In general I dislike candied fruit in anything because it has a bad texture, it doesn't really taste like the fruit and it is cloyingly sweet, though it is attractive. Thus, I figure I can get the best of both worlds if I create a recipe to partially candy the fruit, leaving it softer and more fruity in flavor with more moisture and not as sweet than that found in commercial brands of candied fruit. I explain my favorite use of the fruit in the next paragraph where I describe how I make a festive colorful almond bark with bits of fruit in it.
I like to make almond bark for Christmas and give some of it to family and close friends as a gift. A few years ago I thought that the addition of tiny pieces of maraschino cherries, both red and green, and tiny bits of pineapple, would make a pretty and festive holiday addition in the almond bark. I was right.
All I had to do was cut the fruits (each maraschino cherry was cut into eight pieces) and dry the pieces briefly between paper towels to keep them from being wet. The drying avoided having the color from the fruit juice/syrup affect the appearance of the almond bark by migrating away from the fruit into the melted white chocolate surrounding it. Then all I had to do was spread pieces of blanched chopped roasted almonds evenly on waxed paper on a cookie sheet, add the fruit pieces evenly all over, and then gently pour melted white chocolate over the nut and fruit pieces, to a thickness of 1/4". I then let the candy cool and become firm, and then I cut it into squares about 1 1/2" on a side. I store it in a sealed plastic food container with small sheets of waxed paper between layers of the candy. I have also used shallow plastic candy molds and they have the added advantages of creating standard geometric shapes and displaying the almond pieces and fruit pieces very attractively on the bottom surface.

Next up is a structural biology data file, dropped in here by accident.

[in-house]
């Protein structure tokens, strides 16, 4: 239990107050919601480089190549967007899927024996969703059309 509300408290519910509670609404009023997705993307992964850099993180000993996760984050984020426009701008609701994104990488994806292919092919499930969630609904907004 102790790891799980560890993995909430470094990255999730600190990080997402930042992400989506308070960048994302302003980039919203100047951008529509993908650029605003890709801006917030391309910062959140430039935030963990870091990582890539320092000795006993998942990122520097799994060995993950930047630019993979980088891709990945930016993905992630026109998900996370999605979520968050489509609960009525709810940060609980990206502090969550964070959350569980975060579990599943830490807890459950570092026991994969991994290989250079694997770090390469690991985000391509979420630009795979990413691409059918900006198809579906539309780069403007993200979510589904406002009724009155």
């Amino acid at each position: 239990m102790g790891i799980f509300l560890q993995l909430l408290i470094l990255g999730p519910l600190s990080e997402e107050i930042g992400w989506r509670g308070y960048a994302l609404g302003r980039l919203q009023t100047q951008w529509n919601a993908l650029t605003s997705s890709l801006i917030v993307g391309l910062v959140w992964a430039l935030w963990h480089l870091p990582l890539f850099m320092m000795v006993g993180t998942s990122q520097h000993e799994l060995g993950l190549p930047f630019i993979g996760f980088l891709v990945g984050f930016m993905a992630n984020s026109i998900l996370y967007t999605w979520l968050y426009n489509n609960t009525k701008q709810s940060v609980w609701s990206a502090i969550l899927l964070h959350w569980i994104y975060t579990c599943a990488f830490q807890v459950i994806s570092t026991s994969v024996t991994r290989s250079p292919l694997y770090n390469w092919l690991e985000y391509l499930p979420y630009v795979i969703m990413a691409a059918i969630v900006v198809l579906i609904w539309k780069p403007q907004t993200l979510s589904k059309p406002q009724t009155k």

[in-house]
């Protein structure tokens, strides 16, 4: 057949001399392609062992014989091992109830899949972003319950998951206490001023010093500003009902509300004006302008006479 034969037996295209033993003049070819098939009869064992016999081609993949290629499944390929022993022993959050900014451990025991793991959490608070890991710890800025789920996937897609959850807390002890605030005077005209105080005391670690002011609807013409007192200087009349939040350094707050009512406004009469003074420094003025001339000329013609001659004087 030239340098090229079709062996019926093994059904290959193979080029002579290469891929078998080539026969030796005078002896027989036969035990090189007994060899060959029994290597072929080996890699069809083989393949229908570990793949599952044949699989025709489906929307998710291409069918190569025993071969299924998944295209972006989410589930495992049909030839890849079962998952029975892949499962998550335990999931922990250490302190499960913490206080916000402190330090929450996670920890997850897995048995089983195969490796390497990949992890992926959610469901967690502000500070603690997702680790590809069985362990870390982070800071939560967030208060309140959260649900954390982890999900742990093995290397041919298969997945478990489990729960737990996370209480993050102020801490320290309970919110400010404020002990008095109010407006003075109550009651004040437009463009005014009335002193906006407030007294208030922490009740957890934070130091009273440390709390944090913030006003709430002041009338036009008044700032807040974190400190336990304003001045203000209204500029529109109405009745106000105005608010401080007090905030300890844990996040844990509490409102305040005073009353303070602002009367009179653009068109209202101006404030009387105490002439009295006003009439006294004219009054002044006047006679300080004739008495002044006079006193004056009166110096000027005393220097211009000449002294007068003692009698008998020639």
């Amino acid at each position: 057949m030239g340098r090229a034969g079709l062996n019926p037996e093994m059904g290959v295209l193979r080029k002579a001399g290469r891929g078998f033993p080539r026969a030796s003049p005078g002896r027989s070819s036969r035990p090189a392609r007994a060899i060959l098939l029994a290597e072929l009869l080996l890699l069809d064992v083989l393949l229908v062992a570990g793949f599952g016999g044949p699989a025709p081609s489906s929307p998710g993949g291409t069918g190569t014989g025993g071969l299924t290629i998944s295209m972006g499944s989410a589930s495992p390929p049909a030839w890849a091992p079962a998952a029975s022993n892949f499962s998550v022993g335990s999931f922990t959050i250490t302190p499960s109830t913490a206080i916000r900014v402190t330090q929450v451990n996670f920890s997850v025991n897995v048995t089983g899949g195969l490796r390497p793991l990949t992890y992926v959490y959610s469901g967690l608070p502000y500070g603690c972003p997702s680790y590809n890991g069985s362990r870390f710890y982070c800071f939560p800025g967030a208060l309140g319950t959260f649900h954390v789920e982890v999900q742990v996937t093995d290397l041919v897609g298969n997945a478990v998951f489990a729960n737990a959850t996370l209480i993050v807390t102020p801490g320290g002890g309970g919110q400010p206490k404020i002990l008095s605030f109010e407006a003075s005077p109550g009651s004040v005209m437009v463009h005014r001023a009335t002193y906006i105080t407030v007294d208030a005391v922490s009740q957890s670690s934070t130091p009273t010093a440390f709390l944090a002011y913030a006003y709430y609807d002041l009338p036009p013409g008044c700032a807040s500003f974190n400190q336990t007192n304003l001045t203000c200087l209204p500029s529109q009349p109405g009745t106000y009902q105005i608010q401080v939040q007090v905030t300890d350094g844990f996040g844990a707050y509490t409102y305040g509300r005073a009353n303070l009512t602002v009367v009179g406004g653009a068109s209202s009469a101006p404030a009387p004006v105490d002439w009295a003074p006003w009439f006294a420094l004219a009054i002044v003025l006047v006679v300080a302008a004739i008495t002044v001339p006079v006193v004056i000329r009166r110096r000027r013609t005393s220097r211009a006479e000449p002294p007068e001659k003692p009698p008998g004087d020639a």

This morning I thought about some changes/improvements to my recipe that will replace the maraschino cherries and pineapple with slightly candied versions of each. That means I considered making slightly candied fruit from either fresh or canned cherries or maraschino cherries or fresh or canned pineapple.